Patient Profile 4 – A Patient Starting with a Dopamine Agonist then Switched to Levodopa
A 58-year-old shop owner had first noticed right-hand tremor at age 55 and was diagnosed with PD 6 months later. At this stage his symptoms included hypomimia, mild hypophonia, intermittent right-hand rest tremor, reduced right-hand dexterity, reduced right-arm swing and slight dragging of the right leg. Initial treatment was DA monotherapy with a rotigotine patch (6 mg/day). Generally, his symptoms responded very well to rotigotine, with a reduction in UPDRS III score from 15 to 9, but he subsequently developed marked daytime sleepiness. He was switched to levodopa 100 mg three times a day and responded very well (UPDRS III score reduced to 7) and the sleepiness resolved. However, he now presents with loss of motor control, with recurring rest tremor episodes, increasing difficulties in handwriting and other right-handed manual tasks, and has difficulties turning in bed. His UPDRS III score has now gone back up to 13.
Safinamide rationale: In this patient, suboptimally controlled on levodopa 100 mg three times daily, a common treatment choice might be to increase the levodopa dose. However, there is considerable debate regarding optimal levodopa dosing, particularly regarding higher doses in earlier versus later disease. Data suggest that a low dosage of levodopa does seem to reduce the risk of developing early dyskinesias in the first years of the disease.35 In this situation, safinamide offers a number of important benefits, including a significant improvement with safinamide 100 mg/day in motor function when used as an add-on to levodopa as shown by a 2.3-point reduction in UPDRS III score compared with placebo over 2 years of treatment.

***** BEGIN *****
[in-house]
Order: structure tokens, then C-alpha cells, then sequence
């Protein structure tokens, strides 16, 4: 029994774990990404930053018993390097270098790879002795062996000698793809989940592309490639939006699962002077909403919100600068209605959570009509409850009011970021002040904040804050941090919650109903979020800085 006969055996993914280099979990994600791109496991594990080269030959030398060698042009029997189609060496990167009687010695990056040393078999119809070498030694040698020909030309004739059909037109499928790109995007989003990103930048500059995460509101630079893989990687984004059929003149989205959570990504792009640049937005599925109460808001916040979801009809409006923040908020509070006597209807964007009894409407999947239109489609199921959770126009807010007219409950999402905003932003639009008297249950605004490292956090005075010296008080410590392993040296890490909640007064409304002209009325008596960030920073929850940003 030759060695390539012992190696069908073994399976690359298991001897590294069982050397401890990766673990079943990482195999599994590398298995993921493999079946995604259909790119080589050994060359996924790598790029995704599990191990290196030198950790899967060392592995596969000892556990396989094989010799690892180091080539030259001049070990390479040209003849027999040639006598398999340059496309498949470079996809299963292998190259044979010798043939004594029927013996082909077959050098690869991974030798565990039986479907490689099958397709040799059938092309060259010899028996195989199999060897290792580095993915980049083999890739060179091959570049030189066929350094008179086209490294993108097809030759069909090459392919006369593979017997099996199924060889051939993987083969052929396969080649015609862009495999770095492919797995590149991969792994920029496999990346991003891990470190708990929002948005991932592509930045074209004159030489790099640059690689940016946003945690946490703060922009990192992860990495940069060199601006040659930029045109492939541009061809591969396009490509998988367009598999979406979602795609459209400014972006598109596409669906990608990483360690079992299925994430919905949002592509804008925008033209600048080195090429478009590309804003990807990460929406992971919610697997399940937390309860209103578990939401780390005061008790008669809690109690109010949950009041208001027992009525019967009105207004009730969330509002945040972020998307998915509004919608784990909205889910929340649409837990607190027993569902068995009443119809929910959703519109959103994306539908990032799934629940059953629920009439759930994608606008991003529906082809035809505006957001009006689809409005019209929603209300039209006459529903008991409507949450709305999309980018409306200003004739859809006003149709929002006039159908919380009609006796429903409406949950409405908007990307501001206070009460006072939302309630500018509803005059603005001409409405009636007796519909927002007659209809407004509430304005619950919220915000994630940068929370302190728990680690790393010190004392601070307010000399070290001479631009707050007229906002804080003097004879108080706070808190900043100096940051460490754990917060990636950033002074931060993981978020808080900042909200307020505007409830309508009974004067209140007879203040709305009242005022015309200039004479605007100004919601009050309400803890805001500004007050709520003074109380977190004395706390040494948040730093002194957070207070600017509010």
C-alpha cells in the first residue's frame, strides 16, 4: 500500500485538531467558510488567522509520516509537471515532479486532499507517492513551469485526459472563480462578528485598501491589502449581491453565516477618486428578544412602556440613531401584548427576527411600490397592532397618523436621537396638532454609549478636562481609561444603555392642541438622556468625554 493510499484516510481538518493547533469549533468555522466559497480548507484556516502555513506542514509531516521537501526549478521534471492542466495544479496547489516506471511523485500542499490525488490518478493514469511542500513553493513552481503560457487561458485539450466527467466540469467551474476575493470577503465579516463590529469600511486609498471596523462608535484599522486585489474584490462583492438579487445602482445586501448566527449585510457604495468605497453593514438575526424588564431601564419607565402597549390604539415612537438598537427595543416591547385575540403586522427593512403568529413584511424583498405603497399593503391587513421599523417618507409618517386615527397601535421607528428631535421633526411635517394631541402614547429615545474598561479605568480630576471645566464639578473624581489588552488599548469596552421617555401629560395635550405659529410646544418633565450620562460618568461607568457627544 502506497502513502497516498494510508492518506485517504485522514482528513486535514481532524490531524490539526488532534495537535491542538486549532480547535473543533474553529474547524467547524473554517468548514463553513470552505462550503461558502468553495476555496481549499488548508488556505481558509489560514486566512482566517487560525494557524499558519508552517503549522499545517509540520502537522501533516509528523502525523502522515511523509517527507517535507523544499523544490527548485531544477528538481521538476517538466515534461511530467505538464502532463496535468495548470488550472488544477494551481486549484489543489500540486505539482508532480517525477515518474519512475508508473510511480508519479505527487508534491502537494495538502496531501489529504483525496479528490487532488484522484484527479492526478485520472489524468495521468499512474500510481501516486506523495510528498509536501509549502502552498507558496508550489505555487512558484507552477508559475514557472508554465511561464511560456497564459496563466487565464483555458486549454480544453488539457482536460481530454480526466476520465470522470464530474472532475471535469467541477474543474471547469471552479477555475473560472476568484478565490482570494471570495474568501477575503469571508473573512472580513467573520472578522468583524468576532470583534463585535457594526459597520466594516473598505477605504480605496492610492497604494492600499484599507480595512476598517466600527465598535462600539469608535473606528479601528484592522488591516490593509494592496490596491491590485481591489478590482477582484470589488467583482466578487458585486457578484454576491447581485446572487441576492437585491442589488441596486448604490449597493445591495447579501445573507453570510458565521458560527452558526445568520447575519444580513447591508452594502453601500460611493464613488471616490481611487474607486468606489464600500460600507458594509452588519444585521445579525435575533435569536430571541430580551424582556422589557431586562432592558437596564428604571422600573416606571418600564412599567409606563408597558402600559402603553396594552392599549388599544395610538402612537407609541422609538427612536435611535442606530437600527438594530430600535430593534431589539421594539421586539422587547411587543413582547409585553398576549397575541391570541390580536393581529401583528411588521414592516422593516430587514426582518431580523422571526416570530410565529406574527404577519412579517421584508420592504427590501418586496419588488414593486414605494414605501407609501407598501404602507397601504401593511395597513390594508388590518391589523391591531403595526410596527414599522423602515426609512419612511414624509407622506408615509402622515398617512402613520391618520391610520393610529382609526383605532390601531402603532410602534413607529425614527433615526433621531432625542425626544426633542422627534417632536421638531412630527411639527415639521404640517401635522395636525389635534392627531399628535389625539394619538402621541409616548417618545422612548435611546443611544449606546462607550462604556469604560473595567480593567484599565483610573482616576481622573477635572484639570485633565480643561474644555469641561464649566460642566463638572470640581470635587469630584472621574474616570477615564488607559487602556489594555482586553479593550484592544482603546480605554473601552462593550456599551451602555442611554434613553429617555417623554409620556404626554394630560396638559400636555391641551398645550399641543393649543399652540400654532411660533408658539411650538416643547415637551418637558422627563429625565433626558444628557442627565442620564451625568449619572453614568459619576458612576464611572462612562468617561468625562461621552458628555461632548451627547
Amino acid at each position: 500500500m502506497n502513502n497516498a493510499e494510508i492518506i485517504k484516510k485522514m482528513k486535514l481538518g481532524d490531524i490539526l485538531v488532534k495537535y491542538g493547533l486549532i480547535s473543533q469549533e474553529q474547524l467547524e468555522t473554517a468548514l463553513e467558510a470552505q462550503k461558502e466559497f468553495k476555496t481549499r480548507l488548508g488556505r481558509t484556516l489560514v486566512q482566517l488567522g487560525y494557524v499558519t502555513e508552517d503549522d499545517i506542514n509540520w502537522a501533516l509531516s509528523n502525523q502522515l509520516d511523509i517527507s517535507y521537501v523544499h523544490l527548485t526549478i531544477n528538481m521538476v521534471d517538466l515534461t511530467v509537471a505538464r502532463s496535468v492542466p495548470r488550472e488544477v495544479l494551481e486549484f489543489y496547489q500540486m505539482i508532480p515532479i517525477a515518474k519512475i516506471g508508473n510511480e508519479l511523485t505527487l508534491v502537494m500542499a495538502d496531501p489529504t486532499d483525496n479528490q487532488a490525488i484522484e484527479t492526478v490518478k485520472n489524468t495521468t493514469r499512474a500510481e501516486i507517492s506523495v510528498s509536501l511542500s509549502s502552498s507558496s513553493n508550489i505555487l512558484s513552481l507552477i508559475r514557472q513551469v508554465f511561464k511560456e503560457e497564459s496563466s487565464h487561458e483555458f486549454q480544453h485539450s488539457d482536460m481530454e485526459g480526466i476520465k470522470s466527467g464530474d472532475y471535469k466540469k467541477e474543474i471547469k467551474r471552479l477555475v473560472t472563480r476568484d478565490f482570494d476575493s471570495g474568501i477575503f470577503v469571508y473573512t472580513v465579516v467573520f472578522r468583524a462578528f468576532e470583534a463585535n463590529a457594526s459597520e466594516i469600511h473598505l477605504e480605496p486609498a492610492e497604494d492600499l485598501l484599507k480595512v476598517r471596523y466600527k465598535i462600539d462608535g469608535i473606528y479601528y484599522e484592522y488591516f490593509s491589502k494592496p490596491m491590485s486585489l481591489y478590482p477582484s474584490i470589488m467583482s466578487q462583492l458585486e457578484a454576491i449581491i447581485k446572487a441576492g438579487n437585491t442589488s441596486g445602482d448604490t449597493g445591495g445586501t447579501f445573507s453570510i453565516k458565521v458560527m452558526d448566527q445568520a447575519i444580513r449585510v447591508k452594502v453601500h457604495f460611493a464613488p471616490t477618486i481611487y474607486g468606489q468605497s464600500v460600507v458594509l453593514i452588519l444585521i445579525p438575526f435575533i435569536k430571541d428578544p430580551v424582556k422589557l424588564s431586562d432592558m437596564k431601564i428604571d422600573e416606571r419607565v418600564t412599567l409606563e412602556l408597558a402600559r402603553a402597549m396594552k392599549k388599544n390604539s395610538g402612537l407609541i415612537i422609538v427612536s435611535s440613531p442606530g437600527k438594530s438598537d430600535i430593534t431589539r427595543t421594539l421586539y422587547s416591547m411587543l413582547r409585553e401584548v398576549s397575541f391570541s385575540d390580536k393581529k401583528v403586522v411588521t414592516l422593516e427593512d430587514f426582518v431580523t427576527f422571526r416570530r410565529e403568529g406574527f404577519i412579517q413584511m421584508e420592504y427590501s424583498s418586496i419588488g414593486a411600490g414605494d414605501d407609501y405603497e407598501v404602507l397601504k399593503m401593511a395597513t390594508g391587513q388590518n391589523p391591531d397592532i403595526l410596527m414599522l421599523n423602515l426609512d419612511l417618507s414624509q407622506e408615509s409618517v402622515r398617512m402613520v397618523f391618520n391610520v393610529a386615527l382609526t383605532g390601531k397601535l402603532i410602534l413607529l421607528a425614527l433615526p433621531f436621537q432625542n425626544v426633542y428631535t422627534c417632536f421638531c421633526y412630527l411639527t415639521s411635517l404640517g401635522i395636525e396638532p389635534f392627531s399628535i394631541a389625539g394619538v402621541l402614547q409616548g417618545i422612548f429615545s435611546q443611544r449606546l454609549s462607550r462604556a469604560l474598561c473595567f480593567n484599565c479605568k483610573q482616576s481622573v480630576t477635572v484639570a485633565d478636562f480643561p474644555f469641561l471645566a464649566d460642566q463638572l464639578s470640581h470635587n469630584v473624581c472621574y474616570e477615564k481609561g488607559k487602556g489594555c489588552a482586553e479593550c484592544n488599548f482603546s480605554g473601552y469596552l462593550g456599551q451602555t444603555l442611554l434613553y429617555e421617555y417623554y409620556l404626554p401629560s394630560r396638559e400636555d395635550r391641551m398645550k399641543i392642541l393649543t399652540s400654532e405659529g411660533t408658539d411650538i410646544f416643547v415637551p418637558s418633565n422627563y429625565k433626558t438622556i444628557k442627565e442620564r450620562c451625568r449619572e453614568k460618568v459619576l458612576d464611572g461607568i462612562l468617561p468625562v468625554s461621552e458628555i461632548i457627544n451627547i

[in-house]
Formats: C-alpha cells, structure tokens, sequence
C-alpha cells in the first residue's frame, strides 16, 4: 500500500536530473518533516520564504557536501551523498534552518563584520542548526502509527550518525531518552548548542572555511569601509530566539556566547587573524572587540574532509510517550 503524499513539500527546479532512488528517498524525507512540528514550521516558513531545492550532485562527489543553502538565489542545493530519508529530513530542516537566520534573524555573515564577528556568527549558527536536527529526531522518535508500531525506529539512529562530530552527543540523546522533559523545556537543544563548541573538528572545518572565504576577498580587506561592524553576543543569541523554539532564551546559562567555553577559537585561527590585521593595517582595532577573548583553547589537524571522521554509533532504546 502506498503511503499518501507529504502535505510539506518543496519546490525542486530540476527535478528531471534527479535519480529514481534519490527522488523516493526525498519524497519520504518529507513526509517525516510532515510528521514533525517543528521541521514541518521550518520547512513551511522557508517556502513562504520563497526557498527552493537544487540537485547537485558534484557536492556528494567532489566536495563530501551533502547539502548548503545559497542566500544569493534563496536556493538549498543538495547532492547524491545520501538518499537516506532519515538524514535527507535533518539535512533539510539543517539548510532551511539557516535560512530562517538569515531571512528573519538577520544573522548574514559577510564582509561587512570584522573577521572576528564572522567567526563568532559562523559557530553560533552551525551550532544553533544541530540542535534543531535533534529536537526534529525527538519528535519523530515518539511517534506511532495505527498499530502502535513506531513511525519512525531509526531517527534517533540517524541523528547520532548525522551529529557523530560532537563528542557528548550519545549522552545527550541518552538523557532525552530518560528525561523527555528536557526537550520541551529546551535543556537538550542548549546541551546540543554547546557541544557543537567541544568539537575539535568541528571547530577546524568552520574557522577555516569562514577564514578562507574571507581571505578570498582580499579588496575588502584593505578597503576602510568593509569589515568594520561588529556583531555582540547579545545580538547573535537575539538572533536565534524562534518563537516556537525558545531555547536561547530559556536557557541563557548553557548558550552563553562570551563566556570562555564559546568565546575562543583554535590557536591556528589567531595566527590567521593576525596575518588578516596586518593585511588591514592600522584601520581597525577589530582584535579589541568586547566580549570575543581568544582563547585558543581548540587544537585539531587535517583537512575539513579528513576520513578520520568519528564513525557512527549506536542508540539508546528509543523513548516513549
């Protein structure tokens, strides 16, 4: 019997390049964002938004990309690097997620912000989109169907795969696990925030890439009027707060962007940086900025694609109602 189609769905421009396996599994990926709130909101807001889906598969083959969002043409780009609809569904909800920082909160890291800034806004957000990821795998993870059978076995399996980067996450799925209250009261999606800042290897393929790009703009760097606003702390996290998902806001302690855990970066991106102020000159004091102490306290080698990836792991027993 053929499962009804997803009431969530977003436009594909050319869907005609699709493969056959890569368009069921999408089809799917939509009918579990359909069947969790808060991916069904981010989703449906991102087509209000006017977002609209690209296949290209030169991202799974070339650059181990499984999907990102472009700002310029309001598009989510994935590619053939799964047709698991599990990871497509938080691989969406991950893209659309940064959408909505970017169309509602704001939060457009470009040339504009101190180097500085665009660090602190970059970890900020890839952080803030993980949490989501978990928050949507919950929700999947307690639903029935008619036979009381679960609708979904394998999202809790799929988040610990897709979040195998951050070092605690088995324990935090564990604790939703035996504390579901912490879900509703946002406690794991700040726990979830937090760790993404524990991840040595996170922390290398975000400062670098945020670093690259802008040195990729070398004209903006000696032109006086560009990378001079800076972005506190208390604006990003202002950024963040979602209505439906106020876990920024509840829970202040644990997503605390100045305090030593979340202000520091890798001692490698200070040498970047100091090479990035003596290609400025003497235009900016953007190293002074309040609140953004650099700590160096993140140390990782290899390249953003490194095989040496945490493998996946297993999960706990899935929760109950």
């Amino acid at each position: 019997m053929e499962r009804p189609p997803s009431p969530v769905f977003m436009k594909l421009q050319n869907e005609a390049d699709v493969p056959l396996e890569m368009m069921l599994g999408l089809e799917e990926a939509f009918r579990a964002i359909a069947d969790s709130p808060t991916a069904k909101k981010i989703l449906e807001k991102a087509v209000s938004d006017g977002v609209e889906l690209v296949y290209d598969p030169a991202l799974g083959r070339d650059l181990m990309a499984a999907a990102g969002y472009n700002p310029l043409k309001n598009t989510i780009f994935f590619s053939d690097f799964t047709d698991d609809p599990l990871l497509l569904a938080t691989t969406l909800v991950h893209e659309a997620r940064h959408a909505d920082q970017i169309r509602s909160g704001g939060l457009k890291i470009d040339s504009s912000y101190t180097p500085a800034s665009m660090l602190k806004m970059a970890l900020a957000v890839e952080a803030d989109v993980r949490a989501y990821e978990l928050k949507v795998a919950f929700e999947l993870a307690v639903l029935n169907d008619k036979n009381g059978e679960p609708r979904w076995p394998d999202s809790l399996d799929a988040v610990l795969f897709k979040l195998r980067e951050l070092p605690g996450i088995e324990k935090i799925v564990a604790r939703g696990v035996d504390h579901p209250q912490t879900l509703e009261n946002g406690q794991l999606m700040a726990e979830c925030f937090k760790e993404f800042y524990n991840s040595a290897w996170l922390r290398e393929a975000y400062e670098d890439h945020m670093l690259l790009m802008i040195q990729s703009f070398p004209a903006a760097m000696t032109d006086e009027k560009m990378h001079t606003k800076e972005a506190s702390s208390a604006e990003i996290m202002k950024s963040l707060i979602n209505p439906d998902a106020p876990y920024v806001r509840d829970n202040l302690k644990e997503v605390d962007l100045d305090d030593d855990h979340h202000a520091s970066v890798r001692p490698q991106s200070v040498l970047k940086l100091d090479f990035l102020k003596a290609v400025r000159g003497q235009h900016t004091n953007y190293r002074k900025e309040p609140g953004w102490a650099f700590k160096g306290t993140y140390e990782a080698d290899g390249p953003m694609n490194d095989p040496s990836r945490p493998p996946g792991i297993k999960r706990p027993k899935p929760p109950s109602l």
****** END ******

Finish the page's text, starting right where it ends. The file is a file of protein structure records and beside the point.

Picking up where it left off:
Summary and Conclusions
As PD progresses, a wide range of factors, aside from controlling motor symptoms, need to be addressed. These include emerging motor complications (e.g. nocturnal and early-morning akinesia/ tremor, early wearing-off and dyskinesia), emerging levodopa-resistant motor symptoms, increasing non-motor symptoms and treatment of non-dopaminergic symptoms. Despite these unmet needs, no new PD therapies have been introduced into clinical practice over the past decade. Safinamide is a new oral therapy that has both dopaminergic and non-dopaminergic mechanisms of action that include MAO-B inhibition, sodium channel blockade and calcium channel modulation, thus inhibiting excessive glutamate release. In phase III clinical trials, safinamide has demonstrated control of motor symptoms and motor complications over a 6-month treatment period; uniquely, these benefits, including significant increases in total daily ON time without dyskinesia and/or with nontroublesome dyskinesia, reductions in total daily OFF time, improvements in early-morning akinesia and motor function (UPDRS III score reduction in patients treated with a stable dose of levodopa) as well as control of dyskinesia without the need to reduce levodopa dose, have been maintained in the long term over 2 years. Safinamide is administered at a dose of 50 or 100 mg/day once daily and is generally very well tolerated with no drug–drug interactions and can be used safely without any dietary tyramine restrictions. These favourable characteristics and clinical benefits make safinamide a valuable addition to the armamentarium of adjunctive treatments to levodopa for mid- to late-stage PD patients who are experiencing motor fluctuations and related complications.